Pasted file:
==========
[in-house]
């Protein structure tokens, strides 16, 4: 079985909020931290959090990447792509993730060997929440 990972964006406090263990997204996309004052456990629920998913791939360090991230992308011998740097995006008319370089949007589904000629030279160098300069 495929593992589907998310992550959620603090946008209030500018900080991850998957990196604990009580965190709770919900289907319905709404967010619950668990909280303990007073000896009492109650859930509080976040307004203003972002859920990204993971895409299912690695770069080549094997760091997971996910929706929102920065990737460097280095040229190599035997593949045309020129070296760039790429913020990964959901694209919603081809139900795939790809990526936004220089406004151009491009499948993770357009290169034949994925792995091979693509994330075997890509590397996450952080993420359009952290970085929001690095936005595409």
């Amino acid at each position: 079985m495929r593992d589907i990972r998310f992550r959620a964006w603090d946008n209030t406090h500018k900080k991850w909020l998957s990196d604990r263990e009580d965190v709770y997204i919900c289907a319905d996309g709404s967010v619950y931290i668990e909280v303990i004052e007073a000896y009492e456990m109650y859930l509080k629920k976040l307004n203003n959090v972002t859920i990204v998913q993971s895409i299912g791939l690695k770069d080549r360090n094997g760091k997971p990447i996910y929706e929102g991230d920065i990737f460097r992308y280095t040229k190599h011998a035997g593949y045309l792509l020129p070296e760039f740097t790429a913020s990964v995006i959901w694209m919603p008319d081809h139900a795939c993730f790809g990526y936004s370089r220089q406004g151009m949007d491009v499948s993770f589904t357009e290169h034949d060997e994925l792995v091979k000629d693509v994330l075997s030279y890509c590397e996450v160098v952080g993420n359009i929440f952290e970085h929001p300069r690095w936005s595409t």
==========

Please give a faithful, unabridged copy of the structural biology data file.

[in-house]
């Protein structure tokens, strides 16, 4: 079985909020931290959090990447792509993730060997929440 990972964006406090263990997204996309004052456990629920998913791939360090991230992308011998740097995006008319370089949007589904000629030279160098300069 495929593992589907998310992550959620603090946008209030500018900080991850998957990196604990009580965190709770919900289907319905709404967010619950668990909280303990007073000896009492109650859930509080976040307004203003972002859920990204993971895409299912690695770069080549094997760091997971996910929706929102920065990737460097280095040229190599035997593949045309020129070296760039790429913020990964959901694209919603081809139900795939790809990526936004220089406004151009491009499948993770357009290169034949994925792995091979693509994330075997890509590397996450952080993420359009952290970085929001690095936005595409």
């Amino acid at each position: 079985m495929r593992d589907i990972r998310f992550r959620a964006w603090d946008n209030t406090h500018k900080k991850w909020l998957s990196d604990r263990e009580d965190v709770y997204i919900c289907a319905d996309g709404s967010v619950y931290i668990e909280v303990i004052e007073a000896y009492e456990m109650y859930l509080k629920k976040l307004n203003n959090v972002t859920i990204v998913q993971s895409i299912g791939l690695k770069d080549r360090n094997g760091k997971p990447i996910y929706e929102g991230d920065i990737f460097r992308y280095t040229k190599h011998a035997g593949y045309l792509l020129p070296e760039f740097t790429a913020s990964v995006i959901w694209m919603p008319d081809h139900a795939c993730f790809g990526y936004s370089r220089q406004g151009m949007d491009v499948s993770f589904t357009e290169h034949d060997e994925l792995v091979k000629d693509v994330l075997s030279y890509c590397e996450v160098v952080g993420n359009i929440f952290e970085h929001p300069r690095w936005s595409t």